The Work

November 7, 2008 5:06 PM

Experts Say Treasury Conflict Rules Are Unprecedented

Posted by Zach Lowe

When The Am Law Daily read the client conflict rules in the Treasury Department's $5.5 million bailout contracts with Hughes Hubbard and Reed and Squire, Sanders & Dempsey, one clause struck us as particularly onerous: both firms agreed not to represent any bank or financial institution Treasury buys assets from as long as Treasury owns equity in that institution. Experts have estimated the capital purchase program may involve as many as 2,500 financial institutions. That's a lot of potential clients.

So we called two well-known ethics experts, New York University's Stephen Gillers and Boston University's Nancy Moore, and asked them about the conflicts provisions. Both agreed: they've never quite seen conflicts rules like these.

"Treasury is being very demanding," Gillers says. "They are putting the fear of God into these law firms."

It wasn't even the ban on representation that jumped out most at Gillers and Moore, though Moore says the clause "will definitely limit a firm's possible clients."

Gillers says he's never seen a contract requiring each attorney who works for the client to undergo ethics training in consultation with that client. Ditto for the next clause, which requires each attorney to disclose their "business interests" and those of their family members.

"This is remarkable," Gillers says. "This is unique and atypical. I take my hat off to whoever drafted this document."

It's unclear who that is; one of Treasury's contracting officers, Steven Gordon, signed the deals (which run through the end of April 2009), but the contracts designate Laurie Schaffer, Treasury's Assistant General Counsel for Banking and Finance Law, as the point person. Gordon and Schaffer did not respond to our messages; the partners who signed off on the contracts for the firms (Stephen Mahon for Squire Sanders and Ronald Abramson for Hughes Hubbard) declined to comment.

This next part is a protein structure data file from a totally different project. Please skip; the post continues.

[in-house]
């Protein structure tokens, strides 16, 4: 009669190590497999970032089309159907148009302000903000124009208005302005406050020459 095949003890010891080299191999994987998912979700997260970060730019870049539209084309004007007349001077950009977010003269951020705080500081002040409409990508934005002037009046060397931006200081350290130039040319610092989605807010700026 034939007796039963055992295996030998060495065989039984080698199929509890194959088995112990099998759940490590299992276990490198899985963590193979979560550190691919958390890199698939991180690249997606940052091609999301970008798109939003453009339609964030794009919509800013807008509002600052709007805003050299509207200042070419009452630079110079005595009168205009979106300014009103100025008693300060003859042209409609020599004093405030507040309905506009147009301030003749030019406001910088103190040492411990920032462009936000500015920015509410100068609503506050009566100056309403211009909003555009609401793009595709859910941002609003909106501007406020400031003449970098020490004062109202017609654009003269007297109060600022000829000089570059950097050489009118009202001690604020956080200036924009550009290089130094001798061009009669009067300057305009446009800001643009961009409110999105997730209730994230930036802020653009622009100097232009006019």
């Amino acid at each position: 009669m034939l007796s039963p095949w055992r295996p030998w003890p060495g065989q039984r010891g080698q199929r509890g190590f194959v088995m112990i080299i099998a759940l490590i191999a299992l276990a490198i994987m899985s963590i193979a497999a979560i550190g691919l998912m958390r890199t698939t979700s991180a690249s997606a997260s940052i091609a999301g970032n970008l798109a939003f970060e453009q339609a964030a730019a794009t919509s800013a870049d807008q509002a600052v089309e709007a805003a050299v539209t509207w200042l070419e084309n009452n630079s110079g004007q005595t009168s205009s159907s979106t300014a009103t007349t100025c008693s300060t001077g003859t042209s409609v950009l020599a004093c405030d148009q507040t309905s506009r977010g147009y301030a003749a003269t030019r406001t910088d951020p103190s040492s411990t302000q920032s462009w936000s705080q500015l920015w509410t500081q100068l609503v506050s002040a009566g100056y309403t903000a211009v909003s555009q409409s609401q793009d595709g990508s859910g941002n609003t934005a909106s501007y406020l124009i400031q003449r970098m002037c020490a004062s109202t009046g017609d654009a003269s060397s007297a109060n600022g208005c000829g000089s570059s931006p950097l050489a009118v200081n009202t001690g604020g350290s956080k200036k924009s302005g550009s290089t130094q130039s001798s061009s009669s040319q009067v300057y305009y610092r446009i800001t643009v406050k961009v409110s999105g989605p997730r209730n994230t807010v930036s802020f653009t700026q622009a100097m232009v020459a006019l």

Gillers also was surprised Treasury took the time to warn the firms that they could be dismissed for failing to report conflicts or even for the appearance of a conflict.

"That's all superfluous," Gillers says, meaning that all parties know that going in. "It's (Treasury) reading them the riot act."

One warning states, "it is solely within the discretion of the Treasury Department to determine whether or not a conflict exists. Even the appearance of a conflict may result in the denial of a waiver or other appropriate actions." That language is troubling, Moore says, because it seems as if Treasury is claiming the right to unilaterally order the firms to stop representing other clients.

"The client (Treasury) always has the right to fire a firm for any reason at any time," Moore says. "What they can't do is force a firm to withdraw from representing another client, and that's what I think this  is designed to do. Ordinarily, a client can't just do that on their say-so."

Gillers says he's heard of Fortune 100 companies banning firms from representing rival companies altogether, even on innocuous matters. Both professors agree that Treasury--and the public--has a strong interest in making sure the firms' advice on asset purchasing is not motivated by any desire to eventually land a particular financial institution as a client.

"They don't want anyone to think a firm's representation is tailored to favor a potential client," Moore says.

You can download one of the contracts below; the conflicts rules are spelled out on page 17.

Download Hughes Hubbard Contract

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